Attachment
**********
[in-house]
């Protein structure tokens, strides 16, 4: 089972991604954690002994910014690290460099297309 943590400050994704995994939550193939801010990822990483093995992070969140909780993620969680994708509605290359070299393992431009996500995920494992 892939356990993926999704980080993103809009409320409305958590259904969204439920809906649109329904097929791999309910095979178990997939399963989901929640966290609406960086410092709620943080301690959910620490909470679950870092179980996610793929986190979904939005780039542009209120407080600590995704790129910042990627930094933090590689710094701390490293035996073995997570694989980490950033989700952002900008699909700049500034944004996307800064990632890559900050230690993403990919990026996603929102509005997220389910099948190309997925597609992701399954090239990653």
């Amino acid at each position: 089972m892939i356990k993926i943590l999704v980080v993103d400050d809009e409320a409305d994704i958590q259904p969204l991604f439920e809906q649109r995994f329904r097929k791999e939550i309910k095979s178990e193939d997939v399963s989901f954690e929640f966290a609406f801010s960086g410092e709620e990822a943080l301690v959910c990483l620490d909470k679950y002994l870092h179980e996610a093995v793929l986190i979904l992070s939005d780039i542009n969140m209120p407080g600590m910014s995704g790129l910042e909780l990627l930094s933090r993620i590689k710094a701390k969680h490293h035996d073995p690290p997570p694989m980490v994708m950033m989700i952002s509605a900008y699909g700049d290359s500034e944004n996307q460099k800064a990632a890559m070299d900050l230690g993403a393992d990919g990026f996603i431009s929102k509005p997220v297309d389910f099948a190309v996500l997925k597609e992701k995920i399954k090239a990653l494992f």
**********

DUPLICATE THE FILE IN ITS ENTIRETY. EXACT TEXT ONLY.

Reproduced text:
[in-house]
């Protein structure tokens, strides 16, 4: 089972991604954690002994910014690290460099297309 943590400050994704995994939550193939801010990822990483093995992070969140909780993620969680994708509605290359070299393992431009996500995920494992 892939356990993926999704980080993103809009409320409305958590259904969204439920809906649109329904097929791999309910095979178990997939399963989901929640966290609406960086410092709620943080301690959910620490909470679950870092179980996610793929986190979904939005780039542009209120407080600590995704790129910042990627930094933090590689710094701390490293035996073995997570694989980490950033989700952002900008699909700049500034944004996307800064990632890559900050230690993403990919990026996603929102509005997220389910099948190309997925597609992701399954090239990653």
């Amino acid at each position: 089972m892939i356990k993926i943590l999704v980080v993103d400050d809009e409320a409305d994704i958590q259904p969204l991604f439920e809906q649109r995994f329904r097929k791999e939550i309910k095979s178990e193939d997939v399963s989901f954690e929640f966290a609406f801010s960086g410092e709620e990822a943080l301690v959910c990483l620490d909470k679950y002994l870092h179980e996610a093995v793929l986190i979904l992070s939005d780039i542009n969140m209120p407080g600590m910014s995704g790129l910042e909780l990627l930094s933090r993620i590689k710094a701390k969680h490293h035996d073995p690290p997570p694989m980490v994708m950033m989700i952002s509605a900008y699909g700049d290359s500034e944004n996307q460099k800064a990632a890559m070299d900050l230690g993403a393992d990919g990026f996603i431009s929102k509005p997220v297309d389910f099948a190309v996500l997925k597609e992701k995920i399954k090239a990653l494992f």